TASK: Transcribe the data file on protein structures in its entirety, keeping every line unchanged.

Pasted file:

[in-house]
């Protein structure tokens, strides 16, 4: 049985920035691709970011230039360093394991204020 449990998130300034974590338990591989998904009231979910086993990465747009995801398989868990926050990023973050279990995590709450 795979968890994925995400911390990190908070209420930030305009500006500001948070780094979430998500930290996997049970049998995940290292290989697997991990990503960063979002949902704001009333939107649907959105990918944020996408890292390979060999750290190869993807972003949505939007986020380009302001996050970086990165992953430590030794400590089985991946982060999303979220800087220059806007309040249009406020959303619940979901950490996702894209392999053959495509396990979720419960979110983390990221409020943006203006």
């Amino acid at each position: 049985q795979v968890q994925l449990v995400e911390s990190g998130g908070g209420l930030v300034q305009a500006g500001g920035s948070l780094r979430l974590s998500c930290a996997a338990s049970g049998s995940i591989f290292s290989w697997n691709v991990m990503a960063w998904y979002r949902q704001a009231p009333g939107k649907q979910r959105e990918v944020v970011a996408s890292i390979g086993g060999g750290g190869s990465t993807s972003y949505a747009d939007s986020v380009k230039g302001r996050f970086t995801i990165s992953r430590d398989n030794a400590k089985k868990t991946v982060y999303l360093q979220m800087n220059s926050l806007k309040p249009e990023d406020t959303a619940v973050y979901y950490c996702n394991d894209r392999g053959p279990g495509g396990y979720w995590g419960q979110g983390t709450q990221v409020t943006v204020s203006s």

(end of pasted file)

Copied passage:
[in-house]
């Protein structure tokens, strides 16, 4: 049985920035691709970011230039360093394991204020 449990998130300034974590338990591989998904009231979910086993990465747009995801398989868990926050990023973050279990995590709450 795979968890994925995400911390990190908070209420930030305009500006500001948070780094979430998500930290996997049970049998995940290292290989697997991990990503960063979002949902704001009333939107649907959105990918944020996408890292390979060999750290190869993807972003949505939007986020380009302001996050970086990165992953430590030794400590089985991946982060999303979220800087220059806007309040249009406020959303619940979901950490996702894209392999053959495509396990979720419960979110983390990221409020943006203006």
């Amino acid at each position: 049985q795979v968890q994925l449990v995400e911390s990190g998130g908070g209420l930030v300034q305009a500006g500001g920035s948070l780094r979430l974590s998500c930290a996997a338990s049970g049998s995940i591989f290292s290989w697997n691709v991990m990503a960063w998904y979002r949902q704001a009231p009333g939107k649907q979910r959105e990918v944020v970011a996408s890292i390979g086993g060999g750290g190869s990465t993807s972003y949505a747009d939007s986020v380009k230039g302001r996050f970086t995801i990165s992953r430590d398989n030794a400590k089985k868990t991946v982060y999303l360093q979220m800087n220059s926050l806007k309040p249009e990023d406020t959303a619940v973050y979901y950490c996702n394991d894209r392999g053959p279990g495509g396990y979720w995590g419960q979110g983390t709450q990221v409020t943006v204020s203006s």